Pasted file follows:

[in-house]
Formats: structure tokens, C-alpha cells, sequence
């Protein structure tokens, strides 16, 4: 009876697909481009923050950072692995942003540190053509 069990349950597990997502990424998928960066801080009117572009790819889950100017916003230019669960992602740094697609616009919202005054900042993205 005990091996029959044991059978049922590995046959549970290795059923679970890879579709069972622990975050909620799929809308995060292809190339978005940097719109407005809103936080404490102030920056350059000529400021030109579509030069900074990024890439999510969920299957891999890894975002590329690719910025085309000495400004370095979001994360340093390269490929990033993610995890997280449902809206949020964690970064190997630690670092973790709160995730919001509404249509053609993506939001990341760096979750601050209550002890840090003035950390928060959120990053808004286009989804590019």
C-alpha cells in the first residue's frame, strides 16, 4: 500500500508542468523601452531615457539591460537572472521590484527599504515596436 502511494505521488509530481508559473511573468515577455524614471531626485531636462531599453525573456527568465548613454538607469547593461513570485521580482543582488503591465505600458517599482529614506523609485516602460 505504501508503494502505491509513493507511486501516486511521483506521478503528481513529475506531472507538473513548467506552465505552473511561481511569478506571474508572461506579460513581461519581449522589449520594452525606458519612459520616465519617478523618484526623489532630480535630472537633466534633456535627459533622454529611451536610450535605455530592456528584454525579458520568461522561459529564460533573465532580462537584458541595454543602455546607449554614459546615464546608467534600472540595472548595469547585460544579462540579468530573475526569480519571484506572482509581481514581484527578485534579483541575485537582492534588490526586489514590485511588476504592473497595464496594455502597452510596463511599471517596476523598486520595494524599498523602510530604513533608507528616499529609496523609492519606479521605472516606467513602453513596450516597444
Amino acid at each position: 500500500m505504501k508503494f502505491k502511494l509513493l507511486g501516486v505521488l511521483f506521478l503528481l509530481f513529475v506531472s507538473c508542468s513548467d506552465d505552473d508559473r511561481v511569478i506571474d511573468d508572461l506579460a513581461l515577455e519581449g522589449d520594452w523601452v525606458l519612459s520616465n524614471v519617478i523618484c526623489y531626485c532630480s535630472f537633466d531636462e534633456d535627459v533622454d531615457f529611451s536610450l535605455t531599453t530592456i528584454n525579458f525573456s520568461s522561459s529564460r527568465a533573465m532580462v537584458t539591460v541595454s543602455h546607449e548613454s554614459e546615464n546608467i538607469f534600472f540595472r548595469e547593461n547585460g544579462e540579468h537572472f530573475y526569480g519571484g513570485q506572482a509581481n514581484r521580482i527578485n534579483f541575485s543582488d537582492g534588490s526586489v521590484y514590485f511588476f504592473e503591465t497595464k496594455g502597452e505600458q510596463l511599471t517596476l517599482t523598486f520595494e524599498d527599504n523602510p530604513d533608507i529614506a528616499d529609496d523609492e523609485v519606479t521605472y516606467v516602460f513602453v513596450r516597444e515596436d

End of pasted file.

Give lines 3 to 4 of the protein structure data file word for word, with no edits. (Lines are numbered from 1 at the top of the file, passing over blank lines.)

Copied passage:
């Protein structure tokens, strides 16, 4: 009876697909481009923050950072692995942003540190053509 069990349950597990997502990424998928960066801080009117572009790819889950100017916003230019669960992602740094697609616009919202005054900042993205 005990091996029959044991059978049922590995046959549970290795059923679970890879579709069972622990975050909620799929809308995060292809190339978005940097719109407005809103936080404490102030920056350059000529400021030109579509030069900074990024890439999510969920299957891999890894975002590329690719910025085309000495400004370095979001994360340093390269490929990033993610995890997280449902809206949020964690970064190997630690670092973790709160995730919001509404249509053609993506939001990341760096979750601050209550002890840090003035950390928060959120990053808004286009989804590019």
C-alpha cells in the first residue's frame, strides 16, 4: 500500500508542468523601452531615457539591460537572472521590484527599504515596436 502511494505521488509530481508559473511573468515577455524614471531626485531636462531599453525573456527568465548613454538607469547593461513570485521580482543582488503591465505600458517599482529614506523609485516602460 505504501508503494502505491509513493507511486501516486511521483506521478503528481513529475506531472507538473513548467506552465505552473511561481511569478506571474508572461506579460513581461519581449522589449520594452525606458519612459520616465519617478523618484526623489532630480535630472537633466534633456535627459533622454529611451536610450535605455530592456528584454525579458520568461522561459529564460533573465532580462537584458541595454543602455546607449554614459546615464546608467534600472540595472548595469547585460544579462540579468530573475526569480519571484506572482509581481514581484527578485534579483541575485537582492534588490526586489514590485511588476504592473497595464496594455502597452510596463511599471517596476523598486520595494524599498523602510530604513533608507528616499529609496523609492519606479521605472516606467513602453513596450516597444